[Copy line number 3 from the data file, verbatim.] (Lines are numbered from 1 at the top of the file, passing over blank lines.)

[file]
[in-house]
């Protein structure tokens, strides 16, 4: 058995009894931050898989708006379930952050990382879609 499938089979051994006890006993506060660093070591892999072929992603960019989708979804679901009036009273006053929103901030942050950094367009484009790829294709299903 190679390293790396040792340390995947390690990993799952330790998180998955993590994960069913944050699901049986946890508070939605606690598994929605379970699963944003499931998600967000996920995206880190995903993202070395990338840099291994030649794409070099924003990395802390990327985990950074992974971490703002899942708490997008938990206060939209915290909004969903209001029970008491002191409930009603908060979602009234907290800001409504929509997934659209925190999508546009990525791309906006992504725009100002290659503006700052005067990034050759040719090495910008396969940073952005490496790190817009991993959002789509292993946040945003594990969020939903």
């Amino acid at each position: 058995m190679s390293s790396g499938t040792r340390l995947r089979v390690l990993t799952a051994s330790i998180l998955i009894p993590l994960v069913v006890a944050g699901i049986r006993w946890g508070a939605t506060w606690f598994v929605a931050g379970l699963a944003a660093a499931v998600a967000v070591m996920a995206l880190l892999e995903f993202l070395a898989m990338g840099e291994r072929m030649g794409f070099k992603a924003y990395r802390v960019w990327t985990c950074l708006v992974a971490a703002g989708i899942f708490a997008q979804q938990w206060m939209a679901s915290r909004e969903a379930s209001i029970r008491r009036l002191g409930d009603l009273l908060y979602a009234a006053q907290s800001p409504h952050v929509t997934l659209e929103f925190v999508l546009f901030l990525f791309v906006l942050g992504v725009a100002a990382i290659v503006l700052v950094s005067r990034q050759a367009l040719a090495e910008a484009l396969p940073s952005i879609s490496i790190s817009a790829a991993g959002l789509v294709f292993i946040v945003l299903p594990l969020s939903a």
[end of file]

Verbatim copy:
């Amino acid at each position: 058995m190679s390293s790396g499938t040792r340390l995947r089979v390690l990993t799952a051994s330790i998180l998955i009894p993590l994960v069913v006890a944050g699901i049986r006993w946890g508070a939605t506060w606690f598994v929605a931050g379970l699963a944003a660093a499931v998600a967000v070591m996920a995206l880190l892999e995903f993202l070395a898989m990338g840099e291994r072929m030649g794409f070099k992603a924003y990395r802390v960019w990327t985990c950074l708006v992974a971490a703002g989708i899942f708490a997008q979804q938990w206060m939209a679901s915290r909004e969903a379930s209001i029970r008491r009036l002191g409930d009603l009273l908060y979602a009234a006053q907290s800001p409504h952050v929509t997934l659209e929103f925190v999508l546009f901030l990525f791309v906006l942050g992504v725009a100002a990382i290659v503006l700052v950094s005067r990034q050759a367009l040719a090495e910008a484009l396969p940073s952005i879609s490496i790190s817009a790829a991993g959002l789509v294709f292993i946040v945003l299903p594990l969020s939903a």